Limitation:
Heterogeneity of feeding protocols and outcomes, scant data, and unclear or high risk of bias in several studies.
Conclusion:
Limited data suggest that early feeding in patients with acute pancreatitis does not seem to increase adverse events and, for patients with mild to moderate pancreatitis, may reduce length of hospital stay.
Primary Funding Source:
None. (PROSPERO: CRD42015016193)

Data Escrow and Clinical Trial Transparency
20/6/2017
Krumholz HM, Kim J.
ver resumen
The logistics of data-sharing are complicated. This commentary proposes data escrow as a mechanism in which researchers deposit data with a neutral third party that safeguards the data to facilitate sharing agreements.

A National Strategy for the Elimination of Viral Hepatitis Emphasizes Prevention, Screening, and Universal Treatment of Hepatitis C
20/6/2017
Buckley GJ, Strom BL.
ver resumen
This commentary describes the consensus report from the National Academies of Sciences, Engineering, and Medicine that proposes an innovative strategy to eliminate hepatitis B and C as public health problems in the United States.

Toward Optimal Control of Hepatitis C Virus Infection in Persons With Substance Use Disorders
20/6/2017
Talal AH, Thomas DL, Reynolds JL, et al.
ver resumen
New direct-acting antiviral drugs for hepatitis C virus (HCV) infection are as effective in persons with substance use disorders as in others with this condition, but eradication rates among this population are low. This commentary discusses the gaps that must be addressed to eliminate HCV infection in this population.

March for Science
20/6/2017
Weinberg C.
ver resumen
This commentary from a co-chair of the March for Science organizing committee discusses the crisis that the scientific community is facing today and why the defense of science is necessary.

Cholesterol Evaluation in Young Adults: Absence of Clinical Trial Evidence Is Not a Reason to Delay Screening
20/6/2017
Ridker P, Cook NR.
ver resumen
The editorialists discuss the limitations of Patel and colleagues' study, which estimated the prevalence of elevated atherosclerotic risk among nondiabetic adults younger than 50 years. They also discuss why the primary prevention of cardiovascular disease should include early-life evaluation of low-density lipoprotein cholesterol, not a delayed approach.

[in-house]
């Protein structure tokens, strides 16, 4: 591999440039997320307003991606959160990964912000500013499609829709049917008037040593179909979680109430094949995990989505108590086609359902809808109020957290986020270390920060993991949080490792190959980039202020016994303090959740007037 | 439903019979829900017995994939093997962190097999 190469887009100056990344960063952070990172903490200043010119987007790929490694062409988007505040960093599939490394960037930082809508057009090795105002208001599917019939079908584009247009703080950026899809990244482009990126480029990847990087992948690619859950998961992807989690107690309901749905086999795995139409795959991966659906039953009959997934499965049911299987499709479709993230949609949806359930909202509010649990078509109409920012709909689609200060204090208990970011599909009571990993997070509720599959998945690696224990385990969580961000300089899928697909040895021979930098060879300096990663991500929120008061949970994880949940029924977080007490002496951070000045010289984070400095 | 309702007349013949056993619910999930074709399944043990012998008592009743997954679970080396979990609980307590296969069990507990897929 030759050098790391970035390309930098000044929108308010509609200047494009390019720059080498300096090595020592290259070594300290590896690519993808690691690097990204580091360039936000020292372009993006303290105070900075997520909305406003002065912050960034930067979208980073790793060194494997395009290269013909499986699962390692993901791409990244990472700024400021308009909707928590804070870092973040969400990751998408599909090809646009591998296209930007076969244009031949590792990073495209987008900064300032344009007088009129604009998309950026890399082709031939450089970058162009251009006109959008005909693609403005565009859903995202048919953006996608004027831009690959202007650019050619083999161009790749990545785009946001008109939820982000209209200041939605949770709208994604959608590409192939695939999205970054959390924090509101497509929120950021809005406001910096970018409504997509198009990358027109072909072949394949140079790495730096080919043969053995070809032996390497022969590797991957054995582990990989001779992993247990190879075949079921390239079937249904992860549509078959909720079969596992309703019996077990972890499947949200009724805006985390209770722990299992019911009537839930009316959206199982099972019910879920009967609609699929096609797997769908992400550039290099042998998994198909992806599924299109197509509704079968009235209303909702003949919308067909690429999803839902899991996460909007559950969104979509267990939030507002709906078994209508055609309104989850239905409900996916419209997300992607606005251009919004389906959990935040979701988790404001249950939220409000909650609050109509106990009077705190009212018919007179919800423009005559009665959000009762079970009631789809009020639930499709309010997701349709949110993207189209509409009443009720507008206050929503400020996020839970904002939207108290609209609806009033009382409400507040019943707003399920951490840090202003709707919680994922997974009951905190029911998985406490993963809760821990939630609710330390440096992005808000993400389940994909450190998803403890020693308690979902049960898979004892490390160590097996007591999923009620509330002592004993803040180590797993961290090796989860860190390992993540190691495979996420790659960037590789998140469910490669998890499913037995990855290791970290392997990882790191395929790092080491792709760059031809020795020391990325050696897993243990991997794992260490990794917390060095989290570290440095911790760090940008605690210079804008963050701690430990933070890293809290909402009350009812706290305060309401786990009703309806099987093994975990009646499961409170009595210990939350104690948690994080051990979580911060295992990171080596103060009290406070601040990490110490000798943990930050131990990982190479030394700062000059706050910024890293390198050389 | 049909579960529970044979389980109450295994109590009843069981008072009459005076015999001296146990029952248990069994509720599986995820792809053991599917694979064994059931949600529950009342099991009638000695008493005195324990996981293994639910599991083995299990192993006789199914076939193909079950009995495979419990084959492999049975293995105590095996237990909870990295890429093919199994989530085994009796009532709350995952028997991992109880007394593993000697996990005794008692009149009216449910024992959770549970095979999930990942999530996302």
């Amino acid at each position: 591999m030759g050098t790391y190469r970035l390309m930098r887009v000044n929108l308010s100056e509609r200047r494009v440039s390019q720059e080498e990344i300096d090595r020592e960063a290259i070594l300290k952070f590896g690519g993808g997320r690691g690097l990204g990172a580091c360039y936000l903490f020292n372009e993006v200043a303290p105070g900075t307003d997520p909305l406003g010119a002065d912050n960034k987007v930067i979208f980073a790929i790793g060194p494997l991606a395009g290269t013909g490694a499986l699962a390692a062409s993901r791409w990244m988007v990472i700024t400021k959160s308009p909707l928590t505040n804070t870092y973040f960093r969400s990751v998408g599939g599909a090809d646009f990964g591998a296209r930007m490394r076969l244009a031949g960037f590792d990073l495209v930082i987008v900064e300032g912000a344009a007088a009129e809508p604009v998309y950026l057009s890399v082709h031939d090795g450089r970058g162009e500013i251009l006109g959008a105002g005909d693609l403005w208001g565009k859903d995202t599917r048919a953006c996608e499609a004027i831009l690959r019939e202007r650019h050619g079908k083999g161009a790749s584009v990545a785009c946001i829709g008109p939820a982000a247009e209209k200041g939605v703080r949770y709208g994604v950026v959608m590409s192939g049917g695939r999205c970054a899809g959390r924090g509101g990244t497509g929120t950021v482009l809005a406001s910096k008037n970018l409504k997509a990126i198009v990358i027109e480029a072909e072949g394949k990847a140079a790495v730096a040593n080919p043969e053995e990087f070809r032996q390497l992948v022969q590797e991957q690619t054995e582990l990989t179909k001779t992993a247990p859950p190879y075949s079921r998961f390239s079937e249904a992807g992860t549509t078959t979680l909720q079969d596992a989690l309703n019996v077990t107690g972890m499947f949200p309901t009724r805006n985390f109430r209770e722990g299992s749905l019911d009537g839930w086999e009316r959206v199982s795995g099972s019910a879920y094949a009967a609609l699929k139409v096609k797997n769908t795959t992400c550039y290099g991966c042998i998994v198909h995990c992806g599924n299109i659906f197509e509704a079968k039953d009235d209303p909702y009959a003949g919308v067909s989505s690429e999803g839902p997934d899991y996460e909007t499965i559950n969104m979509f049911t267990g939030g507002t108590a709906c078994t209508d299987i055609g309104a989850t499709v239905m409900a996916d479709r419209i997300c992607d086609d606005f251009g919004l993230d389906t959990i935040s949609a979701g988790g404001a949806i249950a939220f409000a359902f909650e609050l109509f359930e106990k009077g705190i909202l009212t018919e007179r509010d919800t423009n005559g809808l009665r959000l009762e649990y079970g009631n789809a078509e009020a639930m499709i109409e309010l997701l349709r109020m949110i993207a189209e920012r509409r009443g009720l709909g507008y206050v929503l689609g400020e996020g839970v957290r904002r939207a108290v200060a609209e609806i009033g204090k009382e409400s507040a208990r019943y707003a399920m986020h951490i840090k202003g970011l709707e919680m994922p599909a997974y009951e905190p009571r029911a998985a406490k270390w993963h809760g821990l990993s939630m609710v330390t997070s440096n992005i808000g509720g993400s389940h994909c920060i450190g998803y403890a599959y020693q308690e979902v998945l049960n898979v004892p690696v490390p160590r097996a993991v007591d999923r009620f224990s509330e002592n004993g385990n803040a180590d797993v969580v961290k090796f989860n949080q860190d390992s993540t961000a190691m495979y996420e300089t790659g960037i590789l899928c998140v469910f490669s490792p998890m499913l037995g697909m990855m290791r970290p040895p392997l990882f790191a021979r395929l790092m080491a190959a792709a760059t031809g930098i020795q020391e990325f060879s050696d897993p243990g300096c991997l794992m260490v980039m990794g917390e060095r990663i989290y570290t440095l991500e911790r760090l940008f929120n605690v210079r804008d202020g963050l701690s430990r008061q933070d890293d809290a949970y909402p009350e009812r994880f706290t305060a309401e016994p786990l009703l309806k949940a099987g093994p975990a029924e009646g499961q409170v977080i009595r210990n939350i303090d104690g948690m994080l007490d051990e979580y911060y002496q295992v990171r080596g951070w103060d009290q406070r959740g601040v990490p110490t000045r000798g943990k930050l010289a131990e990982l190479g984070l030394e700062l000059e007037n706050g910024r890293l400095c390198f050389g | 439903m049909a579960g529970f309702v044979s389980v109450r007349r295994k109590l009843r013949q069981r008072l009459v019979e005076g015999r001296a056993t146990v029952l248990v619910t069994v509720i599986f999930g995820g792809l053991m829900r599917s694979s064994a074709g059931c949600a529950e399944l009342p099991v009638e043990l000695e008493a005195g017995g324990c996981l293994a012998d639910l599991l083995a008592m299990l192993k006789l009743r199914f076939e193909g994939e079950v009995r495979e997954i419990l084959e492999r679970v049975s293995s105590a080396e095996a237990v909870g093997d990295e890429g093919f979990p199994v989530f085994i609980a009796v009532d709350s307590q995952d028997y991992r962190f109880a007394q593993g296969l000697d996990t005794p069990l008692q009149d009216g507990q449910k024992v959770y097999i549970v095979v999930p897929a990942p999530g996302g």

Acute Pancreatitis: How Soon Should We Feed Patients?
20/6/2017
Roberts KM, Conwell D.
ver resumen
Vaughn and colleagues report a systematic review of early versus delayed enteral nutrition. The editorialists discuss the results, why they should be interpreted with caution, and the evidence gaps in defining when and how to best feed patients with acute pancreatitis.

Alternative Facts Have No Place in Science
20/6/2017
Laine C, Taichman DB.
ver resumen
On 22 April 2017, science supporters took to the streets in the first March for Science. Progress toward improved health may be impaired when the politicization of science interferes with the pursuit of knowledge or the use of what has been learned. The authors decry such an approach and explain why it is imperative that we stand up for science.

Rock Bottom
20/6/2017
Muller D.
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Moral Dilemma in the ER
20/6/2017
Al-Shamsi M.
ver resumen

Travel-Associated Zika Virus Disease
20/6/2017
Liuzzi G, Castilletti C, Vairo F, et al.
ver resumen

Travel-Associated Zika Virus Disease
20/6/2017
Hamer DH, Chen LH, Libman M, et al.
ver resumen

Heterogeneity in Treatment Effects
20/6/2017
Matthews RJ.
ver resumen

Heterogeneity in Treatment Effects
20/6/2017
Davidoff F.
ver resumen

Brain-Type Natriuretic Peptide and Amino-Terminal Pro–Brain-Type Natriuretic Peptide Discharge Thresholds for Acute Decompensated Heart Failure
20/6/2017
Nusbaum NJ.
ver resumen

Brain-Type Natriuretic Peptide and Amino-Terminal Pro–Brain-Type Natriuretic Peptide Discharge Thresholds for Acute Decompensated Heart Failure
20/6/2017
McQuade CN, Umscheid CA.
ver resumen

Correction: In the Clinic: Atrial Fibrillation
20/6/2017